Brands and agencies who plan to involve influencers in their marketing must be certain they are following the ASA’s rules and regulations – the responsibility falls on both the influencer and the promoter’s shoulders – so here’s a brief recap of them.
In a nutshell, influencer marketing is a powerful alternative to more traditional forms of marketing, involving the use of public figures to influence consumers predominantly on social media. It has evolved rapidly over the last few years and in 2018 over 80% of brands had some sort of relationship with an influencer. These influencers generally have an above average amount of followers and the ability to capture the attention of hundreds of thousands of people with a single post.
Influencers and celebrities should always make it clear when content is ‘paid-for’ under the ASA’S rules. Guy Parker, CEO at the ASA stated that “…people shouldn’t have to play the detective to work out if they’re being advertised to. This means the status of a tweet, blog, vlog, Instagram post or story should be clear.”
The CAP Code says ads ‘must be obviously identifiable as such’ which means you need to clearly label all ads.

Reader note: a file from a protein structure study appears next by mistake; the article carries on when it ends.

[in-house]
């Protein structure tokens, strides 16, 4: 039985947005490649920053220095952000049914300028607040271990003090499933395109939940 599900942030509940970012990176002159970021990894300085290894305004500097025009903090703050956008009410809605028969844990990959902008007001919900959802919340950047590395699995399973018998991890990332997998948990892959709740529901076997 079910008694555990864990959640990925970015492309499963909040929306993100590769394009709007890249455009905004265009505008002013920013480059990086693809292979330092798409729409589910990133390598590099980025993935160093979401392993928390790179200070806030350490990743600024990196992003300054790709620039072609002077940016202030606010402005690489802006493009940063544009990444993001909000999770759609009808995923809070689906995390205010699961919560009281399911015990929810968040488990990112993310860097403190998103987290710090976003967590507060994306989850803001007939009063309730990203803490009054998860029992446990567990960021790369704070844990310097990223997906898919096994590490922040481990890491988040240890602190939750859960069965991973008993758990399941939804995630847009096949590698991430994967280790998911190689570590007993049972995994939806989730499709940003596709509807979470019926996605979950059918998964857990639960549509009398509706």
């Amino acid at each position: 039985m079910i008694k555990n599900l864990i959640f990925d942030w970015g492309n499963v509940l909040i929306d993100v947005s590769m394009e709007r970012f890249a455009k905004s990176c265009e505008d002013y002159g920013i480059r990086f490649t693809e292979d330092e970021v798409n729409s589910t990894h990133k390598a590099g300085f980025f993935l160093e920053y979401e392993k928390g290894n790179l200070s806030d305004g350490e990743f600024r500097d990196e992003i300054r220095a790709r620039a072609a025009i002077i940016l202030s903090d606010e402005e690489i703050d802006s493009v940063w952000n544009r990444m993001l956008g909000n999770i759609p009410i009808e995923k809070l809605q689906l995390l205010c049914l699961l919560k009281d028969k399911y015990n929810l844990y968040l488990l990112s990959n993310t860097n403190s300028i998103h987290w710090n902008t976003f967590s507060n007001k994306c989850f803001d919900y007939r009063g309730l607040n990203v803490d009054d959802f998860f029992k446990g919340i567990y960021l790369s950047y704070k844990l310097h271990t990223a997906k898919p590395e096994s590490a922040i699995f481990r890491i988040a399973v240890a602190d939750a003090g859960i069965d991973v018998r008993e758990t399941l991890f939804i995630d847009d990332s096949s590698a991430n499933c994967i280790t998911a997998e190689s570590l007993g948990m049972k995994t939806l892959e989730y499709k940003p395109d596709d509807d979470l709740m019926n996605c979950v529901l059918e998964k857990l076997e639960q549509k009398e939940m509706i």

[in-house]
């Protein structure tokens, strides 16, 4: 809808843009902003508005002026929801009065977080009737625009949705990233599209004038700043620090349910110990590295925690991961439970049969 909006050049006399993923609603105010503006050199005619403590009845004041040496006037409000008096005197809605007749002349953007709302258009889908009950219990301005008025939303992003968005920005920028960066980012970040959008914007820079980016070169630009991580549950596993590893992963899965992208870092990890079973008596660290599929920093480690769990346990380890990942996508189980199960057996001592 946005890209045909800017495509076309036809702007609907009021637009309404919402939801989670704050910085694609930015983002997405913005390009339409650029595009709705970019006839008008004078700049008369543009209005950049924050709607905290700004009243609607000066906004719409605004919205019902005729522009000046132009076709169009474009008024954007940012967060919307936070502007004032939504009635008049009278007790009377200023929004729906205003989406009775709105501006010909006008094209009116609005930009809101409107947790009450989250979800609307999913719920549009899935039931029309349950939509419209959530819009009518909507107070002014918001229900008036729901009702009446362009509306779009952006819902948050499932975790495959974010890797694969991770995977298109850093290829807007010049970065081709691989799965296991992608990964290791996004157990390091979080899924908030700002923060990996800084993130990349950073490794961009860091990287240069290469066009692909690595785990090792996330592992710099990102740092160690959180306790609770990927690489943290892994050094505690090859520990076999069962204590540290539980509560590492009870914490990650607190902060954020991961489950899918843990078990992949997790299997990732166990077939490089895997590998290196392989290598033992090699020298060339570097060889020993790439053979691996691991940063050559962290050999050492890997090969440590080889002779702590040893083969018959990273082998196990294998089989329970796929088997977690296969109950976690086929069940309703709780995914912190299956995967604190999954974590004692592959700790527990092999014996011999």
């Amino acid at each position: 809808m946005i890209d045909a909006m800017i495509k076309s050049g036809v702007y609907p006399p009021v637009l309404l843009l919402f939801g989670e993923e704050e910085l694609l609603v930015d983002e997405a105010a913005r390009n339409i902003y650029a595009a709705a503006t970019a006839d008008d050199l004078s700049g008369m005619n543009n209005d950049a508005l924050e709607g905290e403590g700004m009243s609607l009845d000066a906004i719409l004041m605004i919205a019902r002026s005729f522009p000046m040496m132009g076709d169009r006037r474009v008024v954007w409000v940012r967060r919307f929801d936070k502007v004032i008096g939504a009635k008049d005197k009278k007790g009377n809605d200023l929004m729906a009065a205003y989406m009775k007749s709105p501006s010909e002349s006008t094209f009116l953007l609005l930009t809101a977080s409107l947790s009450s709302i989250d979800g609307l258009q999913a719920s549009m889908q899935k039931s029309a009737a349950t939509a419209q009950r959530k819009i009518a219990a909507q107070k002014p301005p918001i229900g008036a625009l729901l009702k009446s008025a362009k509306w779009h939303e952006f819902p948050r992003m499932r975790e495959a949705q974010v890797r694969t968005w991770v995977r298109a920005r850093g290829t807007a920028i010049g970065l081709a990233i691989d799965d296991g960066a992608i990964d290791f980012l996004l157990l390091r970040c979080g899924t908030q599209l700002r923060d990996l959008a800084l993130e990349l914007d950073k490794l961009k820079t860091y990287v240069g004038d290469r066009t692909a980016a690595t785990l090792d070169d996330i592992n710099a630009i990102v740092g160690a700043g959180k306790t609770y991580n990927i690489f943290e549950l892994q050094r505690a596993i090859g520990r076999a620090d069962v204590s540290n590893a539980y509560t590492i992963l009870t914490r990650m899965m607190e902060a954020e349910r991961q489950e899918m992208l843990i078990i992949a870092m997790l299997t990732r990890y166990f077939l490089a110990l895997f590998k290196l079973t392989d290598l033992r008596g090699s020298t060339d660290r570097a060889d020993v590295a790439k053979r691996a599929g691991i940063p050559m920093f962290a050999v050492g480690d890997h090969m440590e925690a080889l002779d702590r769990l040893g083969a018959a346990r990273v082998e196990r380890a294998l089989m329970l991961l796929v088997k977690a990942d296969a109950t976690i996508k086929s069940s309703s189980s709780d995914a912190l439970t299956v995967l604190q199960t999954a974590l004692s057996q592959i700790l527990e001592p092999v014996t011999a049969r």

Remember, these labels should always be placed at the beginning of a post clearly, and that they should be clear and not ambiguous. There are also some labels which you should stay a
way from as they could cause potential issues.
It is vital that both brands and influencers are labelling Instagram, Facebook and Twitter posts accurately as well as Snapchat images and videos to avoid a breach. An upheld ASA Ruling will mean that your post will most likely be pulled and you will be warned not produce something like this again, not to mention the bad publicity on social media. Last year there were numerous cases in the press where reality television and showbiz stars such as Louise Thompson and Marnie Simpson did not follow the rules, which lead to a decline in consumer trust and controversy within social media. Our main concern is the introduction of government legislation to counteract the deluge of misleading influencer ads. The end of self-regulation will make the industry slow, painful and creatively bland – things that PromoVeritas have helped brands and agencies avoid so far.